More on Arduino

Andre Kesteloot andre.kesteloot at
Sun Apr 15 22:29:36 CDT 2012

On 4/15/2012 23:02 PM, wb4jfi at wrote:
> -----Original Message----- From: Andre Kesteloot
> Sent: Sunday, April 15, 2012 10:12 PM
> To: wb4jfi at
> Cc: andre.kesteloot at ; Tacos
> Subject: Re: More on Arduino
> On 4/13/2012 18:34 PM, wb4jfi at wrote:
>> I've been looking at the Digilent ChipKIT Max32 for a while now.  At 
>> $50, it seems to be a much more powerful device than the Arduino 
>> 8-bit CPU. The problem is that it does not have I2S support, so 
>> connecting audio codecs (for I/Q sampling) is problematic.  I'm not 
>> sure that the 16-bit ADCs inside the PIC chip are quiet enough.
>> Another problem may be that the Digilent board only supplies 3.3V to 
>> the shields, no 5V.  This according to the article below, but the 
>> schematics seem to have 5V shown.  The Arduino ethernet shield uses 
>> 5V, for example. While the Digilent boards have their own ethernet 
>> shield, it uses an SMC LAN8720 ethernet chip instead of the (now) 
>> Arduino-standard Wiznet W5100. I think the article is incorrect about 
>> no 5V, at least on the ChipKIT Max32.
>> Terry
> Terry,
> One of the great advantages of the Arduino UNO, IMO, is its simplicity.
> Simple to buy (Micro-Center, and by mail order), simple to power up
> (USB), and simple to program (a pared-down version of C).
> Also lots of books and articles available.
> Once we go for higher-power processors, etc, then we may as well forget
> about simplicity and attractiveness to your average Ham operator.
> (That's is what I am trying to encourage: your regular ham deciding to
> buy an Arduino UNO and connecting it to his/her USB port).
> 73
> André
> Andre:
> I mentioned the above information specifically because my concerns 
> addressed the article that you forwarded to tacos about expanding 
> Arduinos and more advanced target platforms (your email on 4/13/12, 
> article: 
>  ).  I was not promoting more sophisticated hardware, THAT ARTICLE was.
no argument
> Within that article, the Digilent ChipKIT 32 seem to be highlighted as 
> the next step up in the Arduino ladder.  My email meant to highlight 
> that while they are more powerful than basic Arduinos, there are still 
> issues if you plan to use them for more advanced projects.
> I did not mean to indicate that Unos are not usable for projects.  I 
> am using them to do lots of fun stuff.  However, I also don't think 
> you should mix up simplicity with ease-of-use.  More sophisticated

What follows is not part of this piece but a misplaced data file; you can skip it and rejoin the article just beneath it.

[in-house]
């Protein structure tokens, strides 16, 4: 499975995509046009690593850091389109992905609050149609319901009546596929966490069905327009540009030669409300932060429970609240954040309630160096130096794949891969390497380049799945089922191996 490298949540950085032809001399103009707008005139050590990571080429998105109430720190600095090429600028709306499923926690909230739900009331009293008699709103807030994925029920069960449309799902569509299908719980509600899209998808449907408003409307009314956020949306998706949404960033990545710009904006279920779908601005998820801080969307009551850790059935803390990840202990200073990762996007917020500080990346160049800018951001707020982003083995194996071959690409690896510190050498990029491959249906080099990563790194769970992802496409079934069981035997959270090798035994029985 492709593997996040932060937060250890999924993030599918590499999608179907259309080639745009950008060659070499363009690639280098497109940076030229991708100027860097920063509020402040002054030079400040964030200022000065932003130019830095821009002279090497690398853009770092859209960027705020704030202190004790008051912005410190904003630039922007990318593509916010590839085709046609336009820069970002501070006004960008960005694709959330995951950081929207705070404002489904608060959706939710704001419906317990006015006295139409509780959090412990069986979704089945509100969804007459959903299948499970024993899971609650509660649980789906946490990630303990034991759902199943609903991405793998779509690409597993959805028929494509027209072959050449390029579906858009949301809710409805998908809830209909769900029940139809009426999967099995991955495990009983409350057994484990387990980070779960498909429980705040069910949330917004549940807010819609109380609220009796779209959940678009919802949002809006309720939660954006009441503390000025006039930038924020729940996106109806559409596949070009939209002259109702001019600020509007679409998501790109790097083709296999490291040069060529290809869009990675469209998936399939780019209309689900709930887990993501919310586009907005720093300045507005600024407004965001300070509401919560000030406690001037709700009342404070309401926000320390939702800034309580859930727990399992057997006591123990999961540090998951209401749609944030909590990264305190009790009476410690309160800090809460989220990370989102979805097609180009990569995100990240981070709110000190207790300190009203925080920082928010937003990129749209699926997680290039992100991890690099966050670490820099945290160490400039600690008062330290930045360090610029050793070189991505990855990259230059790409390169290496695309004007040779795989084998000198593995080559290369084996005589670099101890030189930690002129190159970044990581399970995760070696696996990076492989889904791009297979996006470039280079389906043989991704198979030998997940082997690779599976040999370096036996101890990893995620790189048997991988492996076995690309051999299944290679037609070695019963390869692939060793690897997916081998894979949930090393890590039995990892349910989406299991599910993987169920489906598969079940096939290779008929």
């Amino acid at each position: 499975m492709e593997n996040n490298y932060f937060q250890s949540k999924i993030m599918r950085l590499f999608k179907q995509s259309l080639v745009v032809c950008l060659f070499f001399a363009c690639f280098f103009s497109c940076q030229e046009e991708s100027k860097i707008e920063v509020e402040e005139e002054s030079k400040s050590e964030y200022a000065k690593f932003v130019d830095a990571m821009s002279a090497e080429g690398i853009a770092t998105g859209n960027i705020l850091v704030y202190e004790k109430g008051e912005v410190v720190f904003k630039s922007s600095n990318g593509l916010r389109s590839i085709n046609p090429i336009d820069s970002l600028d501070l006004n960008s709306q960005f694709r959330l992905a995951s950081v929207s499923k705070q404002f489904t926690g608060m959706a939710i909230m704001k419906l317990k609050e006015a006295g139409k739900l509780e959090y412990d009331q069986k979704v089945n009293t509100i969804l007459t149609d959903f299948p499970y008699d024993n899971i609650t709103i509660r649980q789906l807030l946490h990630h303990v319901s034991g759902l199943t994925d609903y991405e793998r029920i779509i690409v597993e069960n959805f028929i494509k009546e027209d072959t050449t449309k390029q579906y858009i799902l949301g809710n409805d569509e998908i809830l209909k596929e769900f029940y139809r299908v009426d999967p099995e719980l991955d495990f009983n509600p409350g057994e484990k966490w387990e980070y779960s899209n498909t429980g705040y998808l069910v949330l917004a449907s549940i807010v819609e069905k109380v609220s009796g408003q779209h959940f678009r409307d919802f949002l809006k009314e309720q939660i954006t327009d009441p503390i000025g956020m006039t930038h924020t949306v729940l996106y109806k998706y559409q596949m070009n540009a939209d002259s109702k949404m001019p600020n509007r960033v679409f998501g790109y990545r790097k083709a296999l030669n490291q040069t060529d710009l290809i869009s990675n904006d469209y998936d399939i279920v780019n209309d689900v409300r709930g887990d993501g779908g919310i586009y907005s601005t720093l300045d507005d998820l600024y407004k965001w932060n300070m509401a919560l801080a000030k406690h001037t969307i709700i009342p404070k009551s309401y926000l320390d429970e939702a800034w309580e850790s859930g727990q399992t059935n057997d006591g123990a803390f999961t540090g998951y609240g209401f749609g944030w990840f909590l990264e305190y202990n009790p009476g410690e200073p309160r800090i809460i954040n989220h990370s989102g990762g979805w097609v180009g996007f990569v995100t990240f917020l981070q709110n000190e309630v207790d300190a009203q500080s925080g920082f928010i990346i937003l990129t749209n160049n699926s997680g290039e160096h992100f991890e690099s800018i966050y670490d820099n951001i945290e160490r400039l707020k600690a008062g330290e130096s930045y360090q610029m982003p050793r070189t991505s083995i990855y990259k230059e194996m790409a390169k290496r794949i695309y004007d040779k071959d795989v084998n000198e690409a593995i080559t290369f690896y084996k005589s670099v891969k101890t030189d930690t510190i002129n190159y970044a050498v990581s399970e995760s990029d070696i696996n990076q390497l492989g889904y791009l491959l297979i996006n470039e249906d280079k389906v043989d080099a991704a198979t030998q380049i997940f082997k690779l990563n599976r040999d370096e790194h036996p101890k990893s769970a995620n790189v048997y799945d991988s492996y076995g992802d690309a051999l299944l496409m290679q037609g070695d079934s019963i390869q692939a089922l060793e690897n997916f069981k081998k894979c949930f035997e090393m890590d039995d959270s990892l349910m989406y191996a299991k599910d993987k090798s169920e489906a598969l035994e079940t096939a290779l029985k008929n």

> Arduino variants can be just as easy to use, but provide more I/O 
> pins, or more sophisticated interfaces that are demanded by more 
> advanced projects.
> This is AMRAD, in my opinion we should not limit ourselves to ONLY 
> basic devices (and therefore ONLY basic projects), just because we 
> arbitrarily set a goal of only using 8-bit processors with only 8 or 
> 16 or 24 pins.  That is NOT the way to move this hobby forward.  Is CW 
> a good-enough mode of operation, why use SSB?  Packet is totally 
> unnecessarily, we already have the National Traffic Systems and ARRL 
> codes.  PSK-31 is too hard to do, requiring all that extra junk just 
> to replace model 19 RTTY terminals. etc...
> The average amateur will never write C code for ANY 
> processor/development board.  To him or her, it's all about being able 
> to implement what someone else has done.  If you want to build a 
> device that receives Kenwood/Elecraft CAT commands and parse them out 
> to three different ham rigs or equipment (using isolated RS232 ports), 
> you cannot easily do that on an Uno.  But, you CAN do that on an 
> Arduino Mega 2560.  If you need more memory or faster speed than an 
> Uno's 16MHz, or even the Mega, the Digilent ChipKIT32 (80MHz clock) 
> can provide the hardware platform, and the development GUI, to 
> accomplish that.  There aren't enough pins on a Uno to support audio 
> demodulation of PSK-31, and then display the data on an 16x2 LCD, plus 
> support a rotary encoder and a couple of other switches.  Should 
> someone abandon that (or other) project just because it does not fit 
> into a Uno?
> My original point is that even the ChipKIT Max32, which the article 
> you forwarded a link to seems to be touting, is not capable of 
> handling some needs, especially in the world of SDR or other basic 
> audio processing. Plus, either the article is wrong about no 5V, or 
> the Digilent ChipKIT schematics and documentation appear to be wrong.
> While I applaud what the Arduino Uno can do, its design, and 
> especially its development software, I don't think it's fair to not 
> build a project just because it won't fit on a Uno.  After all, none 
> of them can run CP/M.
> By the way, who says C programming is simple, even a pared-down 
> version? Or, especially a pared-down version.  I have found that the 
> Arduino can take a LOT of more standard C statements than I have found 
> on any Arduino documentation site.  I've ended up trying a statement, 
> and if it works, I use it.  For example, there are a lot more 
> traditional "C" string handlers that the Arduino development 
> environment accepts than I can find documented anywhere.  Maybe we 
> should not use these, and stick to the "approved" statements only?  
> Lastly, the Arduino environment seems to be a mix of C and C++.  It 
> does some of both, but not all of either.
yes it is a mixture of both,
> So, I challenge your assertion that higher-power processors 
> necessarily eliminates the simplicity and attractiveness to the 
> average Ham operator. So there.
> Terry, WB4JFI
as you wish.
My desire is to encourage AMRADers to DO something, anything.
And starting in a simple way is better than not starting at all  :-)


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